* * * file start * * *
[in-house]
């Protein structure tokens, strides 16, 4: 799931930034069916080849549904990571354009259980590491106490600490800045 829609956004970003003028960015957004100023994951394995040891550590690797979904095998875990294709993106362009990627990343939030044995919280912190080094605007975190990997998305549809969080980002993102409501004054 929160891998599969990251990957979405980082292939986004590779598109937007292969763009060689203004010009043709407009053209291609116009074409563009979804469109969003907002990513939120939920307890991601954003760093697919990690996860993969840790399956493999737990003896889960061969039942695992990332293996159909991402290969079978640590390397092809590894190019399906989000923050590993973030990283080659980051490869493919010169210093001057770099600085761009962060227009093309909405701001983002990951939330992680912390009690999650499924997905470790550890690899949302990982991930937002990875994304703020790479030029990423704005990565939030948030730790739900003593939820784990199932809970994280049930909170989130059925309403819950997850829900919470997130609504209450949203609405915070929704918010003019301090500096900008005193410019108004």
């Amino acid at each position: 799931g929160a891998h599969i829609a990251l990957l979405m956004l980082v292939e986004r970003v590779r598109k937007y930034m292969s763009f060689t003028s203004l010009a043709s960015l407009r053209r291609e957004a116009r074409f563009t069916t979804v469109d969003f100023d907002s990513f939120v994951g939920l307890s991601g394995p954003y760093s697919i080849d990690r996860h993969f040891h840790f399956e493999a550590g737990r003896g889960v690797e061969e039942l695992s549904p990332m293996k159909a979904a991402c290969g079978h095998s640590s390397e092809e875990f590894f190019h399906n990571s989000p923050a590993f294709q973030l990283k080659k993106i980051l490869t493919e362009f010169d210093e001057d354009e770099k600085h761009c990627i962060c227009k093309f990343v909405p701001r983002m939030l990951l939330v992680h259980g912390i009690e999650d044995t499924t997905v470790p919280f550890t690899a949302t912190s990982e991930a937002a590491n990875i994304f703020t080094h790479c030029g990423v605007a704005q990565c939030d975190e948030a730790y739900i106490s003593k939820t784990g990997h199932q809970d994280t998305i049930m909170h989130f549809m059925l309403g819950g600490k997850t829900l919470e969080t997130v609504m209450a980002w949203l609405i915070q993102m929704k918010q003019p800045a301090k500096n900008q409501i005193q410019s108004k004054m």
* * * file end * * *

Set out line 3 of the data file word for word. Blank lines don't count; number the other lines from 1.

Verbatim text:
């Amino acid at each position: 799931g929160a891998h599969i829609a990251l990957l979405m956004l980082v292939e986004r970003v590779r598109k937007y930034m292969s763009f060689t003028s203004l010009a043709s960015l407009r053209r291609e957004a116009r074409f563009t069916t979804v469109d969003f100023d907002s990513f939120v994951g939920l307890s991601g394995p954003y760093s697919i080849d990690r996860h993969f040891h840790f399956e493999a550590g737990r003896g889960v690797e061969e039942l695992s549904p990332m293996k159909a979904a991402c290969g079978h095998s640590s390397e092809e875990f590894f190019h399906n990571s989000p923050a590993f294709q973030l990283k080659k993106i980051l490869t493919e362009f010169d210093e001057d354009e770099k600085h761009c990627i962060c227009k093309f990343v909405p701001r983002m939030l990951l939330v992680h259980g912390i009690e999650d044995t499924t997905v470790p919280f550890t690899a949302t912190s990982e991930a937002a590491n990875i994304f703020t080094h790479c030029g990423v605007a704005q990565c939030d975190e948030a730790y739900i106490s003593k939820t784990g990997h199932q809970d994280t998305i049930m909170h989130f549809m059925l309403g819950g600490k997850t829900l919470e969080t997130v609504m209450a980002w949203l609405i915070q993102m929704k918010q003019p800045a301090k500096n900008q409501i005193q410019s108004k004054m």